What I was wearing when I wrote this First Word.  Potentially.

What I was wearing when I wrote this First Word. Potentially.

When it’s intense it howls, truly howls, as if it’s angry with me, or with this house, or with this town, or with this whole damn country.

Across the paddocks it comes and up over the ridge and, so it feels, rushes headlong down into my humble little yard, pushing the climbing rose into the windows, flattening the wattles, sending buckets flying.  The wind, it’s true, has decapitated fully grown shrubs.  When it’s properly bellowing, so much so that the dog takes herself off to the safe harbour of the en-suite, there’s nothing for me to do than hide under a blanket on the couch and get lost in a novel.

Goulburn is famous for its winds; this is why we’re surrounded by wind-turbines.  It’s good clean energy and it’s what we need if we’re going to be able to keep living on this planet.  But on the couch I don’t think about these pragmatic things, this frustratingly political situation.  I just let the wind rant and rave as I read.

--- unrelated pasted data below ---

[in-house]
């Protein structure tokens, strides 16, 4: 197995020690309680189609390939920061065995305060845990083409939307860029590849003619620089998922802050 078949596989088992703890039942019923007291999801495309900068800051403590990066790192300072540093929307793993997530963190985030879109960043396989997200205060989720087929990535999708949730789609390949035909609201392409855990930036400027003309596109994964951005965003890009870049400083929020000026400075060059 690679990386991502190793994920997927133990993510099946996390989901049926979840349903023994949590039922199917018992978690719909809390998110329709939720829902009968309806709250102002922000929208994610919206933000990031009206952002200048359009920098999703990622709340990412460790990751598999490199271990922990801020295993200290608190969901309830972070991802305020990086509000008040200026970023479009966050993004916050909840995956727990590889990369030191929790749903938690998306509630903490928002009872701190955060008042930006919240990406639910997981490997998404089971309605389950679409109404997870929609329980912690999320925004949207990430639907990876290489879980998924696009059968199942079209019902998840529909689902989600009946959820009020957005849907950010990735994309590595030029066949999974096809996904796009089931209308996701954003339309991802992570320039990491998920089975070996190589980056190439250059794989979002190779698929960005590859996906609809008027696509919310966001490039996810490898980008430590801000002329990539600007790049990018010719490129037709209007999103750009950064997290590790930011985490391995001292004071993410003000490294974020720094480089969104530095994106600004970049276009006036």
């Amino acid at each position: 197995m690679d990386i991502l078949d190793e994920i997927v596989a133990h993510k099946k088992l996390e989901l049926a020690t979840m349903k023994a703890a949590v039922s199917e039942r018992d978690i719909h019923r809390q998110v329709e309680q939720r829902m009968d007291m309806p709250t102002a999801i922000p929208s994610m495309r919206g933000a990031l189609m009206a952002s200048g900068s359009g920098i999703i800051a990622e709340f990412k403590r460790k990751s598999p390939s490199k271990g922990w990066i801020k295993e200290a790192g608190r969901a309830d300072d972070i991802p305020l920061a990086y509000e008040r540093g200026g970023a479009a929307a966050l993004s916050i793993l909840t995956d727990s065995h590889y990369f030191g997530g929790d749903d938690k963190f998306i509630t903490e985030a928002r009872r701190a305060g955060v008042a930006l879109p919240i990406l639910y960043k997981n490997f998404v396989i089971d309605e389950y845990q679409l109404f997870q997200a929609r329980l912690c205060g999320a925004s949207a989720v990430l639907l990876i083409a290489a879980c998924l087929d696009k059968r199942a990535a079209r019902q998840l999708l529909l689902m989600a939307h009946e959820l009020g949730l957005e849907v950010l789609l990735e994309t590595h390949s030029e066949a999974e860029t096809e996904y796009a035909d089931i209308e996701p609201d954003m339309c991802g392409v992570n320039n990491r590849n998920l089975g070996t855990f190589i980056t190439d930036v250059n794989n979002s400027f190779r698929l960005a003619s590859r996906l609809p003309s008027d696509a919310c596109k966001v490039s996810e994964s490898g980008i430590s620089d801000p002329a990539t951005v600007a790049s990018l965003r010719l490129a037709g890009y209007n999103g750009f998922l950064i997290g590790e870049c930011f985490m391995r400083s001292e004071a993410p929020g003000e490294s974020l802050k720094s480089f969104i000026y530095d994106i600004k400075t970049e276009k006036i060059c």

Some days, when it’s literally blowing a gale, I put the book down and set my imagination free.  I could live in a lighthouse and my job would be nothing more complicated than getting the light going each night (perhaps a simple flick of a switch does it) and help keep boats and ships out of harm’s way.  I’d like to be that: a keeper of light – what a business card that would make.

But my imagination doesn’t stop there, not when there’s a novel close at hand.

As the wind batters me and my house around the ears, I could be on of those boats or ships, a sailor, a lone sailor exploring the seas and the oceans and be out there amongst it all.  Or I could be a sailor of the wind; I could run some kind of air-ship and discover worlds beyond my wildest dreams.  Oh I could be a pirate of the sky!  An eccentric, a madman, shouting and calling as I travel here and there on the thinnest of whims.  Yes, that would be me, riding the wind, sails full and powerful.

Until the calm comes, as it always does, and I’d sleep in the quiet, so quiet it would be.  And in this sleepy silence I’d know that I was living a good life, because it’d be one of almost unimaginable adventure.

(First published in Panorama, The Canberra Times, 14 September 2013.)

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